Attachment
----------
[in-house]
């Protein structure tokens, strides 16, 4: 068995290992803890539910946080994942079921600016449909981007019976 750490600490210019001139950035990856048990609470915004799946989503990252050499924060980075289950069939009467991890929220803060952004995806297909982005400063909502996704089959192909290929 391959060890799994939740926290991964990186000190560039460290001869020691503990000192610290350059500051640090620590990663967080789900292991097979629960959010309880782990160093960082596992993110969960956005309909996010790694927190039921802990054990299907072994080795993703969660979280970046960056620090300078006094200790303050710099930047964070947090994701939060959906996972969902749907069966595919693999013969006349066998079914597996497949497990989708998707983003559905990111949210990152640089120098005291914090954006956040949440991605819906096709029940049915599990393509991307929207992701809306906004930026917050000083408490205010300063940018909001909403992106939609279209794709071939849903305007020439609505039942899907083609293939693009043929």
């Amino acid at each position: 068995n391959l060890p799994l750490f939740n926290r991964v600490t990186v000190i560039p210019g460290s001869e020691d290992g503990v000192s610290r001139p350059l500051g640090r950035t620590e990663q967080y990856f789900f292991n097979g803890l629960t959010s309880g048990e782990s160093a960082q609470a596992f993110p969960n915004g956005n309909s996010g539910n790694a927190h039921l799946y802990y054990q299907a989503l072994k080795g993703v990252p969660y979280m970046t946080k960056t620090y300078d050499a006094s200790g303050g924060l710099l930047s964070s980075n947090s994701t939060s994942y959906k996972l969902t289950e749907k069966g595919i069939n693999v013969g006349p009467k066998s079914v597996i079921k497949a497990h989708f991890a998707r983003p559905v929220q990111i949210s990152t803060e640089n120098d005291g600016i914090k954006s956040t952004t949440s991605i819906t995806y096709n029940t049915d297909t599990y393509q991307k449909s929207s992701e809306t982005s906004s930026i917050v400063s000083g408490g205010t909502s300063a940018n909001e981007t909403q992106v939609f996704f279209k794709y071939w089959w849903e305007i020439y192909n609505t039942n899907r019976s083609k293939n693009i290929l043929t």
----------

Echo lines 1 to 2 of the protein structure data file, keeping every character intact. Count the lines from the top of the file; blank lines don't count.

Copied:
[in-house]
């Protein structure tokens, strides 16, 4: 068995290992803890539910946080994942079921600016449909981007019976 750490600490210019001139950035990856048990609470915004799946989503990252050499924060980075289950069939009467991890929220803060952004995806297909982005400063909502996704089959192909290929 391959060890799994939740926290991964990186000190560039460290001869020691503990000192610290350059500051640090620590990663967080789900292991097979629960959010309880782990160093960082596992993110969960956005309909996010790694927190039921802990054990299907072994080795993703969660979280970046960056620090300078006094200790303050710099930047964070947090994701939060959906996972969902749907069966595919693999013969006349066998079914597996497949497990989708998707983003559905990111949210990152640089120098005291914090954006956040949440991605819906096709029940049915599990393509991307929207992701809306906004930026917050000083408490205010300063940018909001909403992106939609279209794709071939849903305007020439609505039942899907083609293939693009043929």